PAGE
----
Writing is a muscle that requires exercise, but sometimes it can be difficult to find traction for our ideas to let it all flow. If your writing is starting to feel mundane, or a chore that has you procrastinating your artistic project into oblivion, here are 3 fresh ideas to help you spice up your writing life.
Form Writing Habits and Find Community
You’ve probably heard that it takes 21 days to form a new habit. Some studies have actually shown it takes around 66 days. It could also be longer, since that number depends on the desired habit as well as environmental and personal factors. This makes pinpointing an exact timeframe nearly impossible.
Instead of obsessing over a particular outcome, or banking on an arbitrary magical date for self improvement, focus on making the commitment to write habitually. Making writing a habit means committing to regular practice, ideally every day. Take advantage of communities that will help you keep on track.
Idea: Writing meetups like Shut Up & Write are a great way to help you commit and find motivation. The organization is a collective of in-person meetups, with chapters all over the world. Their goal is to ensure every writer has access to the resources, community and accountability they require to be successful in their writing goals. The meetups are free and simply require showing up and writing for a prescribed amount of time. Note that in response to COVID-19 Shut Up & Go has launched a virtual chapter. So that means no excuses!
Practice Makes Perfect
We’ve all heard that age old advice “practice makes perfect”; how doing something over and over makes you better at it. Yes, it’s cliche. It’s also scientifically sound. The more we practice something the better we get at it in terms of proficiency and efficiency.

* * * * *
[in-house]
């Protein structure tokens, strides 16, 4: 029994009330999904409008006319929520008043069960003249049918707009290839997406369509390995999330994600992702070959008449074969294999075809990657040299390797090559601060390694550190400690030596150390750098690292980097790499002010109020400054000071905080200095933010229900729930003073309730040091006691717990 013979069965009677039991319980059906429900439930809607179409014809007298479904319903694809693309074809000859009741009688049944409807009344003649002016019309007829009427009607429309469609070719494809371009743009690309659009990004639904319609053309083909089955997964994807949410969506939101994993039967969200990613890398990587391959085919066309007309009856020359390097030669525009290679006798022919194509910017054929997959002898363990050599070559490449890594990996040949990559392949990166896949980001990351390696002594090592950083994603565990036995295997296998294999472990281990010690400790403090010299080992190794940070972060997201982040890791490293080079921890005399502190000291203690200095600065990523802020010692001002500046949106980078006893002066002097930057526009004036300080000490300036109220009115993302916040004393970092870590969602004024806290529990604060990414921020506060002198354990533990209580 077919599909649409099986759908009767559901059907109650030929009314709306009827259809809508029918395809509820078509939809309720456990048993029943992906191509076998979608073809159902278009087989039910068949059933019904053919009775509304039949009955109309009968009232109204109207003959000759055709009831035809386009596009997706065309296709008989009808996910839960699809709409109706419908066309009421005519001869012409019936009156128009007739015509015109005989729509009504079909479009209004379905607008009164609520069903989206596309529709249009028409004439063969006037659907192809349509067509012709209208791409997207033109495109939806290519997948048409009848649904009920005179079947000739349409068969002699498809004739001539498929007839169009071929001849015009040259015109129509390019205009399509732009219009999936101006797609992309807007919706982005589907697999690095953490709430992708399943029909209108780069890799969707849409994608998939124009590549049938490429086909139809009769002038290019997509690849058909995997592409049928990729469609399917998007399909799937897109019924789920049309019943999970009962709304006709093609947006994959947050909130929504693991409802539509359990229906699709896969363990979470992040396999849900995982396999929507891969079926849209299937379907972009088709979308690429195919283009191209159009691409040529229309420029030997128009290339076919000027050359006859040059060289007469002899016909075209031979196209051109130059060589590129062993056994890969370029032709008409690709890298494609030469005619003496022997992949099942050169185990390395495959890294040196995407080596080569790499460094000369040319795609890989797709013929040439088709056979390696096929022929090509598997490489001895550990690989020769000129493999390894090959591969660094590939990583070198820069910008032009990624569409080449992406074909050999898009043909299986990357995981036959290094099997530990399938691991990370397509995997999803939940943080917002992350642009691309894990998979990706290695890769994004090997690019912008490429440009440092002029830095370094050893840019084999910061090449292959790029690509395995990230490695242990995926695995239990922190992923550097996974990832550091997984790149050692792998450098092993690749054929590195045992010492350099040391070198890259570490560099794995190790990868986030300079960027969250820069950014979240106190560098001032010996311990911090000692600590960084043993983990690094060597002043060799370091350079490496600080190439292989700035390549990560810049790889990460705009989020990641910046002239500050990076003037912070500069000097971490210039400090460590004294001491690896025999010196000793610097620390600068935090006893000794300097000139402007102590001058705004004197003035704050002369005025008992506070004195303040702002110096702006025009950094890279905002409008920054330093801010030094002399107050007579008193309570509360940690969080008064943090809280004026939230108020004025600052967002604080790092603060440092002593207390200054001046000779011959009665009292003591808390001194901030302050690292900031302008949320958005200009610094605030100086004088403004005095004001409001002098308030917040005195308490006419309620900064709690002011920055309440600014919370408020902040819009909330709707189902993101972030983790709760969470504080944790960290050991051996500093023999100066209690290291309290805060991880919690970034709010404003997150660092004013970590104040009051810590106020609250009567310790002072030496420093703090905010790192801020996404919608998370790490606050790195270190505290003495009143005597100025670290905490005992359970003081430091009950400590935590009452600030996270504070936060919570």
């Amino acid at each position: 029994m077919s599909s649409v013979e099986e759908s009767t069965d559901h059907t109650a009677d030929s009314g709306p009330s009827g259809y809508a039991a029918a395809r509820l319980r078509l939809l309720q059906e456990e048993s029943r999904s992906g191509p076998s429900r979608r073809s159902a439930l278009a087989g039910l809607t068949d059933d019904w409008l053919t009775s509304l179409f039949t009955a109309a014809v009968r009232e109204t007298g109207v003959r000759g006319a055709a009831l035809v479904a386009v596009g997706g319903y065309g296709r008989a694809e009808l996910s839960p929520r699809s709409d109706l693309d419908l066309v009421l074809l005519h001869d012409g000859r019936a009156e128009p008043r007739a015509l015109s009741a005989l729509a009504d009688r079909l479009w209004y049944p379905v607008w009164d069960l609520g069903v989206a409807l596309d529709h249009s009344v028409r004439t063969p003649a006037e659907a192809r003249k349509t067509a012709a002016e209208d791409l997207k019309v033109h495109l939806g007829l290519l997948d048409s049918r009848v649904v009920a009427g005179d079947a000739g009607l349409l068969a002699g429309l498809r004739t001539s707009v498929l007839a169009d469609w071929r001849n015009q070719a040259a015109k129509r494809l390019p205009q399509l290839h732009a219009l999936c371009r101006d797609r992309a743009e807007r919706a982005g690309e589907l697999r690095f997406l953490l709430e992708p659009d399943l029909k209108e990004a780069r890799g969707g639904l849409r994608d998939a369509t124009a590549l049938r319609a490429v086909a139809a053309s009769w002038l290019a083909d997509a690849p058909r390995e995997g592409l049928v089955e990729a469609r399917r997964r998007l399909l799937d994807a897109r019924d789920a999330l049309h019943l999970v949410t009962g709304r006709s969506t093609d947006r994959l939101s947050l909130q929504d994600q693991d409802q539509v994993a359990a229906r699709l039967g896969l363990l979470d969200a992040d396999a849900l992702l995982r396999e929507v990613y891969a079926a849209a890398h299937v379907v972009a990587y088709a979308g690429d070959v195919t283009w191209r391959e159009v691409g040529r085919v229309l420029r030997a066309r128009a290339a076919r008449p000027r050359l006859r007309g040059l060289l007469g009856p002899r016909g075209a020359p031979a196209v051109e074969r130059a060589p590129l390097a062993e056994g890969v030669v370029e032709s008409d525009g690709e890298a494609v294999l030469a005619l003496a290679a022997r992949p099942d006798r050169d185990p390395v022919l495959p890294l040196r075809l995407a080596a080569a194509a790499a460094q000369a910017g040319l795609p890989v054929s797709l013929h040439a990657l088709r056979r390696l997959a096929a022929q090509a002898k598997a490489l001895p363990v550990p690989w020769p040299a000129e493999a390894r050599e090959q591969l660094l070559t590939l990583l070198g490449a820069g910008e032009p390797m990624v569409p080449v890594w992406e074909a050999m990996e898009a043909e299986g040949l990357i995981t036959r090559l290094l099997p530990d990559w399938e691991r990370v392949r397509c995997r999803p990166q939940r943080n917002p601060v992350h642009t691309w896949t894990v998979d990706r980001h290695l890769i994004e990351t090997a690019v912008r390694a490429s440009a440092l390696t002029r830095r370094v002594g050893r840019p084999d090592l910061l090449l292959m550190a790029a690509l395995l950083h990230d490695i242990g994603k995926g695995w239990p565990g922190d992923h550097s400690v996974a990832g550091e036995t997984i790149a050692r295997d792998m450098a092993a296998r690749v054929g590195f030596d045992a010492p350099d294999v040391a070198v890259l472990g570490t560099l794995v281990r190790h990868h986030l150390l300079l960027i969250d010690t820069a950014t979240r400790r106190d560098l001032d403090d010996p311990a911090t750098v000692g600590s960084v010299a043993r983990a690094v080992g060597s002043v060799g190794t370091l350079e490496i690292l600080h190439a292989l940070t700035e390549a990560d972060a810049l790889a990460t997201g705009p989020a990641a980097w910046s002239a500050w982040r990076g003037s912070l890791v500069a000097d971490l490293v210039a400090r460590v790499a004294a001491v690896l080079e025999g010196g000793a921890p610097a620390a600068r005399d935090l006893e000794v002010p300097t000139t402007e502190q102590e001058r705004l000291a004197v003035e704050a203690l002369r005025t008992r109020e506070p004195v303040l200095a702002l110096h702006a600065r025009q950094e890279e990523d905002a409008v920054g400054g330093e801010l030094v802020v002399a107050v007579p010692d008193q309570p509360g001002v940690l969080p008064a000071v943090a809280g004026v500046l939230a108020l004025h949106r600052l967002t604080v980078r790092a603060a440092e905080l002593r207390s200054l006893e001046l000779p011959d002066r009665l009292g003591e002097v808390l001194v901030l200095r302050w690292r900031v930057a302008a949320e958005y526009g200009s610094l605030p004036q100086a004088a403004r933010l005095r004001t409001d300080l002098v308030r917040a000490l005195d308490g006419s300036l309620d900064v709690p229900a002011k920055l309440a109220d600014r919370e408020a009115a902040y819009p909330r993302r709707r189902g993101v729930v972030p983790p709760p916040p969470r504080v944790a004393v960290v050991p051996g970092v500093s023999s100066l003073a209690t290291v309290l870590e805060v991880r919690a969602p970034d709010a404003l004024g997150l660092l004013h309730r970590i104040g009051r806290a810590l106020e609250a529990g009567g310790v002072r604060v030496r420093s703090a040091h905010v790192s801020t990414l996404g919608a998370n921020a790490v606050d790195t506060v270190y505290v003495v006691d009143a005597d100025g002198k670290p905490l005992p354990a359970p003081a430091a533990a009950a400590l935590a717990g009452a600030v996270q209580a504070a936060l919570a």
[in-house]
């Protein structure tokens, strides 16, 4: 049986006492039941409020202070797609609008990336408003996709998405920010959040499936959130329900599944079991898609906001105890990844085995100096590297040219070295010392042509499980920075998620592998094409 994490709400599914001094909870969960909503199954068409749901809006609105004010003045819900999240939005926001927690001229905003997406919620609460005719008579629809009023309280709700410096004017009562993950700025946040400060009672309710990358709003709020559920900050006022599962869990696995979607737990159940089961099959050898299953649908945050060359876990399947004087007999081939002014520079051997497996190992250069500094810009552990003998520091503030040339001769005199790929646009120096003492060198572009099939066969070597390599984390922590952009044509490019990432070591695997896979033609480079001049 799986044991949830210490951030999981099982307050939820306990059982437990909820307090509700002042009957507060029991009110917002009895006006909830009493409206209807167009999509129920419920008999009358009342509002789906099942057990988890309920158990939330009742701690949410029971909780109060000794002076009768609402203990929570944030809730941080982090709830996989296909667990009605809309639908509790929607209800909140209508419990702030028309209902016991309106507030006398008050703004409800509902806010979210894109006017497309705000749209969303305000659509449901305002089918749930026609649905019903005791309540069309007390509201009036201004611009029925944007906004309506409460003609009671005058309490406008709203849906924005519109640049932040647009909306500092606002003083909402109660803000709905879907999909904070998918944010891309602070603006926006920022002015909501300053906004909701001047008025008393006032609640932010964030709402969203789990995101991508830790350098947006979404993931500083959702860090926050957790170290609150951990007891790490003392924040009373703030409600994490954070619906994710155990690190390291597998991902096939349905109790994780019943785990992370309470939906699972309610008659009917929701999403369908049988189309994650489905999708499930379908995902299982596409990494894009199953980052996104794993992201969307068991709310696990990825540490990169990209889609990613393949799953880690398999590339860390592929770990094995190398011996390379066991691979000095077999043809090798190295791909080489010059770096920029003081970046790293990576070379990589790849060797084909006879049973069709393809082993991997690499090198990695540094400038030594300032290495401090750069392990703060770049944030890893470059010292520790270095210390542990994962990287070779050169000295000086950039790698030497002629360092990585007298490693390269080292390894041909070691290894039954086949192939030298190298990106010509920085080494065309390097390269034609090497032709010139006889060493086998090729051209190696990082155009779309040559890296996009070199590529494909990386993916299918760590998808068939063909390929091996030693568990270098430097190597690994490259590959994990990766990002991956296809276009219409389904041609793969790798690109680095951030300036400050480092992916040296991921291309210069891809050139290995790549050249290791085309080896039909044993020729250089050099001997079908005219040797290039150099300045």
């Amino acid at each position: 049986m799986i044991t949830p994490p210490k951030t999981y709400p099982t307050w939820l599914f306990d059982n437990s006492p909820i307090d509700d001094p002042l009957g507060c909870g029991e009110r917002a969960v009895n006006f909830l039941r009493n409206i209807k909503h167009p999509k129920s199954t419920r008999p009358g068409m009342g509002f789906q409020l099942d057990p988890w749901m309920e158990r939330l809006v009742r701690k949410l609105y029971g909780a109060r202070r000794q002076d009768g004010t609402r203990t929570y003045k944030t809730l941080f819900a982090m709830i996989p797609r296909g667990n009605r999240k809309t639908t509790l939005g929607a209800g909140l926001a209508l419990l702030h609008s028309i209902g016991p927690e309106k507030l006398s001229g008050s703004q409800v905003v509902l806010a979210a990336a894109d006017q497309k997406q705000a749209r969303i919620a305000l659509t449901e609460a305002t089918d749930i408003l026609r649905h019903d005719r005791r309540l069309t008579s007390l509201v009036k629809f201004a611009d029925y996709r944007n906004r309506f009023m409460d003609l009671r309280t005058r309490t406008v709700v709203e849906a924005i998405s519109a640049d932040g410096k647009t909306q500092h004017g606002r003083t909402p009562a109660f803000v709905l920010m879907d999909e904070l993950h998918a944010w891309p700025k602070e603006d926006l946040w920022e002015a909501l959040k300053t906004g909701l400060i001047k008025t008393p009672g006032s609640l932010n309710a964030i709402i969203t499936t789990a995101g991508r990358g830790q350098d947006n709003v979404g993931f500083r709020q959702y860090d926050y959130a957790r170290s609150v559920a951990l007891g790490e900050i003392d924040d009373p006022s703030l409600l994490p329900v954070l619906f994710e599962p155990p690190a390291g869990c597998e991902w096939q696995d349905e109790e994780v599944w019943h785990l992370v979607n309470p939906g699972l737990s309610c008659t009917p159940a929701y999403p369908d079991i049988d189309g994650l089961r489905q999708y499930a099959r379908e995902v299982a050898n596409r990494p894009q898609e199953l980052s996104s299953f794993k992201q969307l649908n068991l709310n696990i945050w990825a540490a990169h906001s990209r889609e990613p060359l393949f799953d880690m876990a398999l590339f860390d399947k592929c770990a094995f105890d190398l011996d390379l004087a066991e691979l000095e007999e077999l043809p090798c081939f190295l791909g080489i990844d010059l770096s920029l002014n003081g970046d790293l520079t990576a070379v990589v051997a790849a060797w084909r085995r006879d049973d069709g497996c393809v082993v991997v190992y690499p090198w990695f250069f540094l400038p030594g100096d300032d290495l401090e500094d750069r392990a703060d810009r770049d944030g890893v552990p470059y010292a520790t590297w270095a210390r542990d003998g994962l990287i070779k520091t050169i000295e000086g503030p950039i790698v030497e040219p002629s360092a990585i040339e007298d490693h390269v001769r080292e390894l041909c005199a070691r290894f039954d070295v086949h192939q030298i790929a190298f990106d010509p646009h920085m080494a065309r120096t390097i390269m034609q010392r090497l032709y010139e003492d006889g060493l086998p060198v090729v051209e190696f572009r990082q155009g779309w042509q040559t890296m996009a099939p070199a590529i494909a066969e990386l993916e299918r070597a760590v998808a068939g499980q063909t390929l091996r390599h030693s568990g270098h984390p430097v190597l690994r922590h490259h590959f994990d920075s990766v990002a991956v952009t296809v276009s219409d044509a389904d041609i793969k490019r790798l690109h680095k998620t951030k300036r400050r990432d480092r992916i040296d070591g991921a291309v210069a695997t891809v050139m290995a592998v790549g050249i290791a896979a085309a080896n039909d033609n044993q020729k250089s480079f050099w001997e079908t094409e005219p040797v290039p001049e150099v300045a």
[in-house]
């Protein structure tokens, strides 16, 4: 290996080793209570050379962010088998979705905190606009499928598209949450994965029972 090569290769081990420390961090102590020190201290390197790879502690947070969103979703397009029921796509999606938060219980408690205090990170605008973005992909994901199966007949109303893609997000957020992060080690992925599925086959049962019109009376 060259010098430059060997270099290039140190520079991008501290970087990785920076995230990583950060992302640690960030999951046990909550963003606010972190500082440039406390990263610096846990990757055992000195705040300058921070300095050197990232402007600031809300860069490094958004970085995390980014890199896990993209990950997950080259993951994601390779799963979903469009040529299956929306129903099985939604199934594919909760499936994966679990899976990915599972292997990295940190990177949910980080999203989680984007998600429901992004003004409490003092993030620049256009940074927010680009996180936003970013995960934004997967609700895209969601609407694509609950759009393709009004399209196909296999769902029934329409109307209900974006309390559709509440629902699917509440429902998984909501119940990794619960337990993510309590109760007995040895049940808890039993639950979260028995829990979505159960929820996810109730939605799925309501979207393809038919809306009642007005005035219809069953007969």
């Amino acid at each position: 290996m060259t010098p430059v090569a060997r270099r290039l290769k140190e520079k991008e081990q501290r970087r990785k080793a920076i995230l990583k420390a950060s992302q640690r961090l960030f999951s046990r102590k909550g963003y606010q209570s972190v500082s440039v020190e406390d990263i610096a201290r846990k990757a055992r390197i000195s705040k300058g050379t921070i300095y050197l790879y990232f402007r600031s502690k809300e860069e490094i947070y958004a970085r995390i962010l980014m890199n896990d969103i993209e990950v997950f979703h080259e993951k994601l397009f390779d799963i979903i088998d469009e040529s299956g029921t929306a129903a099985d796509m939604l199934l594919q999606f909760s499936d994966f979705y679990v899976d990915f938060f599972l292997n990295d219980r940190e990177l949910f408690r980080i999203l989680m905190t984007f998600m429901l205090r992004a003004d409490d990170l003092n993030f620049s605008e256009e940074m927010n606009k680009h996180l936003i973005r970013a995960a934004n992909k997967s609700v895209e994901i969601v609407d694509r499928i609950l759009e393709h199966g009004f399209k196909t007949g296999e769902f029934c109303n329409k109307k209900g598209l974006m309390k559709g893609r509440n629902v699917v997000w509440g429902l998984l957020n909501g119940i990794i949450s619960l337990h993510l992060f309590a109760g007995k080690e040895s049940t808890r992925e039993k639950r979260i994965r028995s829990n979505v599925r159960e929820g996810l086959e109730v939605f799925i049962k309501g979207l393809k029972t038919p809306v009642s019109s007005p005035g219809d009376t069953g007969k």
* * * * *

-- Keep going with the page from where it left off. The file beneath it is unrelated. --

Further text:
Since writing is an incredibly useful mode of communication, it is inevitable for many of us. Whether you write for a living, for creative pursuits, or just to communicate with others (or maybe a combination of all three) most people engage in writing every single day.
Sometimes we encounter difficulty in accessing our creative state, which might require gently switching off the analytical brain we use at work or with clients. If you’re writing emails all day at the office for instance, your corporate persona might accidentally hijack your poetic prose during creative writing hours. This can stifle your creative expression and even lead to writer’s fatigue.
Idea: A great way to stoke creativity is by participating in writing challenges. Not only will challenges commit you to writing regularly, but they will encourage you to write on certain topics you might otherwise not have. Many writing challenges are based around writing on predetermined prompts, with some requiring you to write on one or two keywords, while others give a few sentences of instruction.
Let Go of Unrealistic Expectations
Find liberation in letting go of unrealistic expectations. If you expect that each time you sit down to write you will produce a masterpiece, you are probably more likely to put it off. Sure, you might write an award-worthy prose (keeping sight of your dreams is important!) but be at peace with the idea that you might not.
Instead, write for pleasure.
When you shift your focus to writing for joy rather than to achieve a specific outcome, you take off the pressure. You transform the constrictive feelings of stress, frustration and potential ‘failure’ into playfulness and openness.
Approach writing with curiosity to have unexpected and authentic outcomes. Eventually the blank Word Doc staring back at you won’t feel daunting, but like an exciting opportunity for expression without judgment.
Idea: Try freewriting. Set a timer and write whatever you wish for a predetermined amount of time. Allow whatever to come, to come. You can also try Morning Pages, which is a creative exercise meant to be done first thing in the morning — 3 pages of your personal stream of consciousness, every single day.
Have you tried any of these writing tips? Let us know if you have any more ideas!
The Copy Posse